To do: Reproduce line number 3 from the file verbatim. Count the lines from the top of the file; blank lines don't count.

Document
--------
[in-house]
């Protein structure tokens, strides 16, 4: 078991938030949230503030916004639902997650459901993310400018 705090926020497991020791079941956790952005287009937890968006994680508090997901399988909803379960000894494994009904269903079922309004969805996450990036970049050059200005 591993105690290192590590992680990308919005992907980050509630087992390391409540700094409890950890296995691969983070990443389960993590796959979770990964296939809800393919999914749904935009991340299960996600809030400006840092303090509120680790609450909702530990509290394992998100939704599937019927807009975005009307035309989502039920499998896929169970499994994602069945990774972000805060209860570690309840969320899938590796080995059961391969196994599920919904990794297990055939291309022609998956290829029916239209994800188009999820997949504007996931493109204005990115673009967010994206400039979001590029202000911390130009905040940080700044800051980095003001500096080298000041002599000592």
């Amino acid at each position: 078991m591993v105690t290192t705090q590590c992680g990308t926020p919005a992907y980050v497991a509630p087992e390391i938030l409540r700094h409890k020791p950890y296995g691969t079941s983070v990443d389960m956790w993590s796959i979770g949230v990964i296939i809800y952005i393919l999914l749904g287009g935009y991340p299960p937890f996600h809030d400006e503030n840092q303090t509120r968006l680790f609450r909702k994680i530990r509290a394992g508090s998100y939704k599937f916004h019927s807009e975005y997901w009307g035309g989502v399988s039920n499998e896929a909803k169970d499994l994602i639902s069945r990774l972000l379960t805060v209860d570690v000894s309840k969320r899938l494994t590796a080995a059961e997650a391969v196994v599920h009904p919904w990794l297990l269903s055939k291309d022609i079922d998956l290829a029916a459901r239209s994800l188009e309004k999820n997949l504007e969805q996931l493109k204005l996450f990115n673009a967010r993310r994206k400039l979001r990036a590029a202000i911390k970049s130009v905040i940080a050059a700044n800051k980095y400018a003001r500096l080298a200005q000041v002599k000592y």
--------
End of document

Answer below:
């Amino acid at each position: 078991m591993v105690t290192t705090q590590c992680g990308t926020p919005a992907y980050v497991a509630p087992e390391i938030l409540r700094h409890k020791p950890y296995g691969t079941s983070v990443d389960m956790w993590s796959i979770g949230v990964i296939i809800y952005i393919l999914l749904g287009g935009y991340p299960p937890f996600h809030d400006e503030n840092q303090t509120r968006l680790f609450r909702k994680i530990r509290a394992g508090s998100y939704k599937f916004h019927s807009e975005y997901w009307g035309g989502v399988s039920n499998e896929a909803k169970d499994l994602i639902s069945r990774l972000l379960t805060v209860d570690v000894s309840k969320r899938l494994t590796a080995a059961e997650a391969v196994v599920h009904p919904w990794l297990l269903s055939k291309d022609i079922d998956l290829a029916a459901r239209s994800l188009e309004k999820n997949l504007e969805q996931l493109k204005l996450f990115n673009a967010r993310r994206k400039l979001r990036a590029a202000i911390k970049s130009v905040i940080a050059a700044n800051k980095y400018a003001r500096l080298a200005q000041v002599k000592y």